Like another reviewer, I read I Dreamed I Was a Very Clean Tramp on the heels of Just Kids by Patti Smith. There are parallels between the two works, to be sure. Smith and Richard Hell were contemporaries, living in New York at the same time, working at the same bookstores, performing in the same scene. Both are considered punk rock pioneers. Hell and Smith considered themselves poets and artists above all else. For both, the music grew out of a need to express themselves in the most immediate a ...more
P.J. Morse
As a rock-book aficionado, I couldn’t help reading Richard Hell’s book without imagining him in a cage match with Patti Smith, the singer/poet/muse who authored “Just Kids.” Hell probably thinks his book is different from Smith’s since Smith focuses on her relationship with Robert Mapplethorpe and Hell covers his life from the beginning until he quit music, but there are so many similarities that I couldn’t ignore it. To review Hell’s book, I have to compare it to Smith’s point by point:

J Edward Tremlett
Who the hell is Richard Hell? If you have to ask that question, you haven’t been paying attention.

In the 70′s and early 80′s, Hell (real name Richard Meyers) was the cofounder of three bands: Television, the Heartbreakers, and Richard Hell and the Voidoids. He quit both Television and the Heartbreakers due to conflicts with other band members, and then went on to form the Voidoids, where he could actually drive the bus for a change.

While saying that all three outfits were incredibly influential
Marxist Monkey
Yeah, so, I hated Richard Hell when I was younger and a bass player. I hated him because he was a terrible bass player, because he couldn't really sing, because his songs were weird, because he seemed to think that punk was more about hair and fashion and some intangible personal edge than it was about music. Now that I'm much older, I can see that Richard Hell is a very smart man and an accomplished writer who had a much better sense of what the CBGB scene was about than I could imagine. I stil ...more
Steve Bennett
First things first. This is an extremely disturbing, unsettling book. On the basis of this memoir, Richard Hell is incapable of forming any type of long-lasting, meaningful relationship. Not with a woman, not with a friend, not with a family member, a bandmate, or even a pet. Well, he does travel from NYC apartment to apartment with a dead turtle he keeps in a box. There is almost zero discussion of any family members, even the death of his father when Richard was 8 is dismissed as an annoyance. ...more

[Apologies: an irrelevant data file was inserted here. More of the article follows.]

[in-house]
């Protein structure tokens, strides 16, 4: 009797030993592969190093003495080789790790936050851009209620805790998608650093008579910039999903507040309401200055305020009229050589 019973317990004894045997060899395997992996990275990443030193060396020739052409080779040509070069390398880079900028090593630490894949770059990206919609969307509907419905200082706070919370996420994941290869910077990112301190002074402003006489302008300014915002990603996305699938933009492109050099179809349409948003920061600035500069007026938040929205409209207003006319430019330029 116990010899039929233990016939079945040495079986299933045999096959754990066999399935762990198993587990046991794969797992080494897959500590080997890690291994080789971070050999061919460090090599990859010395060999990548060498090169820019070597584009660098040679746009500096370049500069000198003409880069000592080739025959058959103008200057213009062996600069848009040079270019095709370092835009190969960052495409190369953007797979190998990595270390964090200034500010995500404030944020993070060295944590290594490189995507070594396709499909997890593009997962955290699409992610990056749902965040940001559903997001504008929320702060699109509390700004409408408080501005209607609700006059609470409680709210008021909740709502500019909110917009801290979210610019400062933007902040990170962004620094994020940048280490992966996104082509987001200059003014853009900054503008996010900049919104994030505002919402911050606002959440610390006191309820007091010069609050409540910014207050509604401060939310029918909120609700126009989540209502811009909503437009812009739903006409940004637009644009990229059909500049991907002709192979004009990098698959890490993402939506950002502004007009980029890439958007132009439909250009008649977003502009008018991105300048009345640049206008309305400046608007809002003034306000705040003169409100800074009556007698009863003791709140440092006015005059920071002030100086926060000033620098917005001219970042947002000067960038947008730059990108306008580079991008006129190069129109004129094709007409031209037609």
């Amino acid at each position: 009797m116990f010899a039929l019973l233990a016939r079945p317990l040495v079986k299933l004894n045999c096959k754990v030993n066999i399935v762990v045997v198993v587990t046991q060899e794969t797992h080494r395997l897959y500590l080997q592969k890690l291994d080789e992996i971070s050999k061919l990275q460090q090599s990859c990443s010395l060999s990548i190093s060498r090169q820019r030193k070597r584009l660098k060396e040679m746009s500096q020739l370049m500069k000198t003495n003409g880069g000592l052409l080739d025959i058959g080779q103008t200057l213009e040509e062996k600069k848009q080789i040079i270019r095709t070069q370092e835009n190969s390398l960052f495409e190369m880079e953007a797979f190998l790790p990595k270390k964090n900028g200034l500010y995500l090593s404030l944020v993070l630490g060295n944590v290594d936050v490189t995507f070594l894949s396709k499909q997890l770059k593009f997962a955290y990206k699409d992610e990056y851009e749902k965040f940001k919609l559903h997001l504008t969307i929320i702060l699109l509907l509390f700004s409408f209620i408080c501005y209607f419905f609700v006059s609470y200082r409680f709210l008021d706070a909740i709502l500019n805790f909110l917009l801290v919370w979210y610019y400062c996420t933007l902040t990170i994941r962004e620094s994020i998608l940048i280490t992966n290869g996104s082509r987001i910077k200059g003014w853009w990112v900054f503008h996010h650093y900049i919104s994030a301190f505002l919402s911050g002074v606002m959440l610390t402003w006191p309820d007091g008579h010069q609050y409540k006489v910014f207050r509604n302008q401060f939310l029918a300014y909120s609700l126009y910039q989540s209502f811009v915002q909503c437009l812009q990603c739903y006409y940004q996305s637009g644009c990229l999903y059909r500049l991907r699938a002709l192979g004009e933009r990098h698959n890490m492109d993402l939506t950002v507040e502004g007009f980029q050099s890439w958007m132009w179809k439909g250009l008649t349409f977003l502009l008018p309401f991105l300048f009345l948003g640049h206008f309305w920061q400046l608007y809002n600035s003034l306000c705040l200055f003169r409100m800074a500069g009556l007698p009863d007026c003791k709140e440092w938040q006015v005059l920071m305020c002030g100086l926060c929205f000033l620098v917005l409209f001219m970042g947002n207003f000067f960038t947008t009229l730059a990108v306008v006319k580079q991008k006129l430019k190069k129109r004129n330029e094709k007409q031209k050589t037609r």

Peter Landau
What's more entertaining than watching something you hate? For me, few things, though that thing must be on TV, maybe a movie, but never, ever a book. Watching is passive, but reading I'm invested in (and I'm a slow reader), so that book, those hundreds of densely packed pages better do more than give me the self-satisfaction of mocking. That's why I approached Richard Hell's autobiography with caution. Of course I love the period, the place and the people he is writing about, but every time I'd ...more
Julie Barrett
I had a real Jekyll & Hyde reaction with this book. Some parts I loved and felt very sympathetic to him and other times - - other times he was such an insufferable twat. The pretentiousness - make it stop! I think it's because he was a high school dropout and was surrounded by famous intellectuals and artists so he overcompensated by being a bit of a megalomaniac. He did have some good reasons to think highly of himself (when he wasn't beating himself up) - he was sexy, charismati ...more
After readings this one I can't even recall why I ever thought Richard hell was a bright guy. Maybe from reading 'Please Kill Me' by legs McNeil? I remember liking his book 'Go Now' but I probably read it in high school. This book is pretty solipsistic, after a point it seemed. Ike a lot of banal observations about nothing much and weirdly he tries to take credit for a bunch of punk innoventions. He implies that his look inspired the uk sex clothing store run by Malcolm mclaren and Vivian Westwo ...more